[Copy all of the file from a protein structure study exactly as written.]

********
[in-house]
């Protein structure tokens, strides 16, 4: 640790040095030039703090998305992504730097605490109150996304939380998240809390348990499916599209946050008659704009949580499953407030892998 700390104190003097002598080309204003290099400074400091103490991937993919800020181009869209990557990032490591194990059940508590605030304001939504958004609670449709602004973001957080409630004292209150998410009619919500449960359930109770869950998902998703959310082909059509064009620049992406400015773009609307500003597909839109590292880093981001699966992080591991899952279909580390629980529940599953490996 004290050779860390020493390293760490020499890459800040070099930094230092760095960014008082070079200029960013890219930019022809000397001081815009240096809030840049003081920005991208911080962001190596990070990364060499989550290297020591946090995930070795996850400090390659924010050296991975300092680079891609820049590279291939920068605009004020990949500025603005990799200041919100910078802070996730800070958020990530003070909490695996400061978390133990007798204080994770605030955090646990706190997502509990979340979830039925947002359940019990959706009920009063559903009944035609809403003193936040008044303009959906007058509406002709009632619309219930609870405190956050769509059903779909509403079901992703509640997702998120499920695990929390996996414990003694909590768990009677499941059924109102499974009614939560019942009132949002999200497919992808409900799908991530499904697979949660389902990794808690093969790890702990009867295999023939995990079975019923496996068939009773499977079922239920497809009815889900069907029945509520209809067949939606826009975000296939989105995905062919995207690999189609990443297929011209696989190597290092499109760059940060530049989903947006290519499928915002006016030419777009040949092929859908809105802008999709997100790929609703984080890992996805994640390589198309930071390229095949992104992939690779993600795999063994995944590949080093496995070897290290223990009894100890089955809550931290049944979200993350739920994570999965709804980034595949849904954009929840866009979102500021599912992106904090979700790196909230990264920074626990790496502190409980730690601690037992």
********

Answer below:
[in-house]
């Protein structure tokens, strides 16, 4: 640790040095030039703090998305992504730097605490109150996304939380998240809390348990499916599209946050008659704009949580499953407030892998 700390104190003097002598080309204003290099400074400091103490991937993919800020181009869209990557990032490591194990059940508590605030304001939504958004609670449709602004973001957080409630004292209150998410009619919500449960359930109770869950998902998703959310082909059509064009620049992406400015773009609307500003597909839109590292880093981001699966992080591991899952279909580390629980529940599953490996 004290050779860390020493390293760490020499890459800040070099930094230092760095960014008082070079200029960013890219930019022809000397001081815009240096809030840049003081920005991208911080962001190596990070990364060499989550290297020591946090995930070795996850400090390659924010050296991975300092680079891609820049590279291939920068605009004020990949500025603005990799200041919100910078802070996730800070958020990530003070909490695996400061978390133990007798204080994770605030955090646990706190997502509990979340979830039925947002359940019990959706009920009063559903009944035609809403003193936040008044303009959906007058509406002709009632619309219930609870405190956050769509059903779909509403079901992703509640997702998120499920695990929390996996414990003694909590768990009677499941059924109102499974009614939560019942009132949002999200497919992808409900799908991530499904697979949660389902990794808690093969790890702990009867295999023939995990079975019923496996068939009773499977079922239920497809009815889900069907029945509520209809067949939606826009975000296939989105995905062919995207690999189609990443297929011209696989190597290092499109760059940060530049989903947006290519499928915002006016030419777009040949092929859908809105802008999709997100790929609703984080890992996805994640390589198309930071390229095949992104992939690779993600795999063994995944590949080093496995070897290290223990009894100890089955809550931290049944979200993350739920994570999965709804980034595949849904954009929840866009979102500021599912992106904090979700790196909230990264920074626990790496502190409980730690601690037992």